Previous studies have reported that TRP14 promotes taxol resistance by inducing autophagy (22,25). Thus, we hypothesized that TRP14 may also participate in autophagy-induced cisplatin resistance in human ovarian cancer cells. The results revealed that the protein expression of TRP14 was significantly increased in the SKOV3/DDP and A2780/DDP cells when compared with the SKOV3 and A2780 cells, respectively (Fig. 3A). To confirm the function of TRP14 in autophagy-regulated cisplatin resistance, TRP14 was knocked down using shRNA against different regions of TRP14 mRNA in the SKOV3/DDP and A2780/DDP cells (Fig. 3B). As shown in Fig. 3C-F, TRP14 knockdown significantly inhibited autophagy in the SKOV3/DDP and A2780/DDP cells, as determined by western blot analysis, MDC staining, transmission electron microscopy observation and GFP-RFP-LC3 transfection. In addition, TRP14 knockdown significantly increased the sensitivity of the SKOV3/DDP and A2780/DDP cells to cisplatin (Fig. 3G and H). To verify the role of autophagy in cisplatin resistance induced by TRP14 knockdown, Rapa was used. As shown in Fig. 3G and H, Rapa promoted resistance to cisplatin when TRP14 was knocked down. Taken together, these data clearly indicated that TRP14 knockdown suppressed autophagy-induced cisplatin resistance in the SKOV3/DDP and A2780/DDP cells.

Figure 3.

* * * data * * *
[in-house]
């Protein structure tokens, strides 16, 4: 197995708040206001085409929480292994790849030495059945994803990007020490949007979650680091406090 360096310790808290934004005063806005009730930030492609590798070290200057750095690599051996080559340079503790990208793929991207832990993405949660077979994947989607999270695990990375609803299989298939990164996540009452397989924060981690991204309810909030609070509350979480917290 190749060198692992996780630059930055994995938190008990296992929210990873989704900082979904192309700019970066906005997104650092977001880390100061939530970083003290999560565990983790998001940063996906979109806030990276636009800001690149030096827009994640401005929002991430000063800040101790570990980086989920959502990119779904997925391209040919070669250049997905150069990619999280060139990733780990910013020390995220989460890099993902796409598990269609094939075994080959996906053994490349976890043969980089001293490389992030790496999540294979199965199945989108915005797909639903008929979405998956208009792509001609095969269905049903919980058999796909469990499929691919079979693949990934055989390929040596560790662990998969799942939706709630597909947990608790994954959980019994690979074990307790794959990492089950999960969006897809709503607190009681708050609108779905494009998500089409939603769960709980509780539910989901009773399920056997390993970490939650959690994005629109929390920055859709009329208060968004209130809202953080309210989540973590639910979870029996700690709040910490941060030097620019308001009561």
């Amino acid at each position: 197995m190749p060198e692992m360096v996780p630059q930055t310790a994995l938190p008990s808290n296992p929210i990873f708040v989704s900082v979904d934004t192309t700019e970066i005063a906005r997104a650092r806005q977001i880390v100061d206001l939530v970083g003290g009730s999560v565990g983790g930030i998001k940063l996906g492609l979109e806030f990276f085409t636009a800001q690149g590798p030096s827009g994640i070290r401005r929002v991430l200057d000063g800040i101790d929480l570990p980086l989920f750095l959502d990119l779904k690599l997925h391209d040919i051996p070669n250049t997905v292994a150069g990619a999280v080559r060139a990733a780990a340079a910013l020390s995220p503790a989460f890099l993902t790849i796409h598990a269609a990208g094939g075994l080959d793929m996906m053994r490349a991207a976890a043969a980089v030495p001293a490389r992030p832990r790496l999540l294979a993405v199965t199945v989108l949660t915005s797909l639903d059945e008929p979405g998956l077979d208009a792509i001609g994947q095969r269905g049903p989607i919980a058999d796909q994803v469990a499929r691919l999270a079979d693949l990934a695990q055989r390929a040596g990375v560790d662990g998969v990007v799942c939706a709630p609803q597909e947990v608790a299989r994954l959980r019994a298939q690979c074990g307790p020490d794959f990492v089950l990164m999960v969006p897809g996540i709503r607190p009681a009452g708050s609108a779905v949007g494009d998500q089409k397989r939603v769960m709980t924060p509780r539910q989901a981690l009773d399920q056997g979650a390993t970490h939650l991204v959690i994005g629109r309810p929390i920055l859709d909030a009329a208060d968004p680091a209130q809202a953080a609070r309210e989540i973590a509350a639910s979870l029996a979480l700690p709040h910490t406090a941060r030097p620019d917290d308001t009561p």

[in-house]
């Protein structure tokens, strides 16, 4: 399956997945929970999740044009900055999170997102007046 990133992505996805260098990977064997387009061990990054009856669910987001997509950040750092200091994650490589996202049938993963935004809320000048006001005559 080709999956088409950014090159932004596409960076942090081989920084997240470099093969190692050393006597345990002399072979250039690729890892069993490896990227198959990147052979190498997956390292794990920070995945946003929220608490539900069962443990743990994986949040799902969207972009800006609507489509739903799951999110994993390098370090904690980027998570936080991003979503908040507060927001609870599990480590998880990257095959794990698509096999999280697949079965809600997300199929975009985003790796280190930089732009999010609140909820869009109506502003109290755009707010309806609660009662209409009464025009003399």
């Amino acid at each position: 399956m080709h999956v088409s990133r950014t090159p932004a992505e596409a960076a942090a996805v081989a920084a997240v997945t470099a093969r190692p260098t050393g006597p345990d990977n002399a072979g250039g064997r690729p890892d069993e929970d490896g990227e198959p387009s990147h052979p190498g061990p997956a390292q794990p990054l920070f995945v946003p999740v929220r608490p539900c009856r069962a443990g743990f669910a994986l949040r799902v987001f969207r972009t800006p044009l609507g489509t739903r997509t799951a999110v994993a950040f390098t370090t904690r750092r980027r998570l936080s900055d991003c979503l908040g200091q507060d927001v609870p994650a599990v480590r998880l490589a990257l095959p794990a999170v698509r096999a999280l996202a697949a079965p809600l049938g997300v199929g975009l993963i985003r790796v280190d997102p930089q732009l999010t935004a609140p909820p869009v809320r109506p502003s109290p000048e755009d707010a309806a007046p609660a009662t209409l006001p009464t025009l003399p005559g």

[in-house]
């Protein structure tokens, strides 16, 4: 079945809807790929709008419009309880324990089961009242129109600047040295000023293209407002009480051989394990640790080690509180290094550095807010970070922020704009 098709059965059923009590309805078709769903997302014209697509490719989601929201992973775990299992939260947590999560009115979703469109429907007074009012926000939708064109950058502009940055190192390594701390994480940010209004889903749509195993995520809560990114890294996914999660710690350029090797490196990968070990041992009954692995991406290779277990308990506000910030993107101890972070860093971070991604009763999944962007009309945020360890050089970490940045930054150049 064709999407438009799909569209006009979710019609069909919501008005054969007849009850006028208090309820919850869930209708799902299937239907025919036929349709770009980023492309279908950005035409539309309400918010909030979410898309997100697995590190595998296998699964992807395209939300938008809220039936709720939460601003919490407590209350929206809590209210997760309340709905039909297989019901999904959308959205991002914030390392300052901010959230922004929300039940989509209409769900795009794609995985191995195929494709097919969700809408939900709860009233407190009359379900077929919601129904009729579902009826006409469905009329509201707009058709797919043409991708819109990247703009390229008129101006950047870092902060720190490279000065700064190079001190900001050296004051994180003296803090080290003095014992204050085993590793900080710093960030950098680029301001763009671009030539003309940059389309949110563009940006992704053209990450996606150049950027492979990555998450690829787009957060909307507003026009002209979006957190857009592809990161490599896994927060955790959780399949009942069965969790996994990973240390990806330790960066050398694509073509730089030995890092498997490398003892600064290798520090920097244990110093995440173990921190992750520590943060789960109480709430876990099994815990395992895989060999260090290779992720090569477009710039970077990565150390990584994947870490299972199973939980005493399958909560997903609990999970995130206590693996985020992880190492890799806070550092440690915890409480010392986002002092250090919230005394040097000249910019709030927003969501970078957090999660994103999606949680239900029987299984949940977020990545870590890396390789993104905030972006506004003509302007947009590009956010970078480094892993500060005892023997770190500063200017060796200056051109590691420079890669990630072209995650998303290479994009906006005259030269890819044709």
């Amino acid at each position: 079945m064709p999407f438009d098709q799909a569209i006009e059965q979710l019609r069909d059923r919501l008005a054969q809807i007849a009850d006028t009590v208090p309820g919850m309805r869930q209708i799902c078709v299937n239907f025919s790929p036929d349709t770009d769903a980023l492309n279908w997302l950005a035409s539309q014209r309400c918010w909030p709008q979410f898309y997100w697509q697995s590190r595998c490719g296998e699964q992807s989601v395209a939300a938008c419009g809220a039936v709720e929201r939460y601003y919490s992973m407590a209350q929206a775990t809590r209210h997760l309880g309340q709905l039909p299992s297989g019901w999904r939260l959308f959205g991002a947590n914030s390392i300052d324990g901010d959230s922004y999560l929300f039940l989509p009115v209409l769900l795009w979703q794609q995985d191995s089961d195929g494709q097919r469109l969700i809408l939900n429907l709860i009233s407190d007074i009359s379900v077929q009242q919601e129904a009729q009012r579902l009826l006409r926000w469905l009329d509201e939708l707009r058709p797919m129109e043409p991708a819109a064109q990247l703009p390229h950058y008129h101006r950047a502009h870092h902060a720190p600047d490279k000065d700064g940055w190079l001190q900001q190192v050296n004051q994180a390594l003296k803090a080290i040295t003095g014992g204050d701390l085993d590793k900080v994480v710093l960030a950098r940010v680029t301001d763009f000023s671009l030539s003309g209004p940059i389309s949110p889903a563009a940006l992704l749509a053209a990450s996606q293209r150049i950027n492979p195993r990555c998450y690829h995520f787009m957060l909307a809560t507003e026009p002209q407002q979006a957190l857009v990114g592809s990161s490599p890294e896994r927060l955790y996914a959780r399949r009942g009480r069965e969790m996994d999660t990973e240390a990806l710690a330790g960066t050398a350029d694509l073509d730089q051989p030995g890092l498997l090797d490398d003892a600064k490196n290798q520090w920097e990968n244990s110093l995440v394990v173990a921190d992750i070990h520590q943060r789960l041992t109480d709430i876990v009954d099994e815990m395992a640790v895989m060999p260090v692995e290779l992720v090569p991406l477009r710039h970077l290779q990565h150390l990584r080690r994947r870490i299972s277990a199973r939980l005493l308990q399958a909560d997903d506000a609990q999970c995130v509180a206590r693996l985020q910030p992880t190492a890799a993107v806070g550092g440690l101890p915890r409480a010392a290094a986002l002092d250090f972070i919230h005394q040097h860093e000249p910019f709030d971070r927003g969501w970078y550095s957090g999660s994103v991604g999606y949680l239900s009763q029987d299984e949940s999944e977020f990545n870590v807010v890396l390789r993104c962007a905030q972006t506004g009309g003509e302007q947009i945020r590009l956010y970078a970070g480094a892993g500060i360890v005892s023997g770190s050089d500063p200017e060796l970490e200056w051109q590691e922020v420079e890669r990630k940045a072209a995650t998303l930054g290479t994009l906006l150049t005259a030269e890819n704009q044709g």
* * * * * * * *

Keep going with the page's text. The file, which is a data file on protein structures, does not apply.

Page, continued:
TRP14 knockdown suppresses autophagy-induced cisplatin resistance in SKOV3/DDP and A2780/DDP cells. (A) The levels of TRP14 were detected by western blot analysis in A2780, A2780/DDP, SKOV3 and SKOV3/DDP cells. **P<0.01 indicates statistical significance vs. normal A2780 and SKOV3 cells. (B) A2780/DDP and SKOV3/DDP cells were transfected with TRP14 shRNA. **P<0.01 indicates statistical significance vs. TRP14-knockdown cells. (C) Autophagy-associated genes (LC3, Beclin 1 and ATG5) were examined in cells in which TRP14 was knocked down cells by western blot analysis. **P<0.01 indicates statistical significance vs. TRP14-knockdown cells. (D) Knockdown of TRP14 with shRNA2 in SKOV3/DDP and A2780/DDP cells. The cells were then transfected with GFP-RFP-LC3-plasmid for overnight. Representative images of GFP-RFP-LC3-II-positive puncta were obtained using a confocal fluorescence microscope. *P<0.05, statistical significance vs. TRP14-knockdown cells. (E) Autophagosome and autolysosome vesicles of A2780/DDP and SKOV3/DDP cells were visualized by transmission electron microscopy following transfection with TRP14 shRNA. The white arrows indicate the typical images of autophagosomes and autolysosomes. TRP14 knockdown suppresses autophagy-induced cisplatin resistance in SKOV3/DDP and A2780/DDP cells. (F) MDC staining of A2780/DDP and SKOV3/DDP cells following the knockdown of TRP14. (G) SKOV3/DDP cells were transfected with TRP14 shRNA2. The cells were then treated with or without 200 nM rapamycin (Rapa) for 24 h. After 24 h, the cells were treated with the indicated concentrations of cisplatin (from o to 16 µg/ml) for 24 h and cell viability was measured by CCK-8 assay. The Kruskal-Wallis was used for multiple comparisons and then Mann Whitney U test and Bonferroni's correction were applied. The values are presented as the means ± SEM (n=3). *P<0.05, statistical significance vs. TRP14-knockdown cells. (H) A2780/DDP cells were transfected with TRP14 shRNA2 overnight. The cells were then treated with or without 200 nM Rapa for 24 h. After 24 h, the cells were treated with the indicated concentrations of cisplatin (from 0 to 16 µg/ml) for 24 h and cell viability was measured by CCK-8 assay. The Kruskal-Wallis was used for multiple comparisons and then Mann Whitney U test and Bonferroni's correction were applied. The values are presented as the means ± SEM (n=3). *P<0.05, statistical significance vs. TRP14-knockdown cells.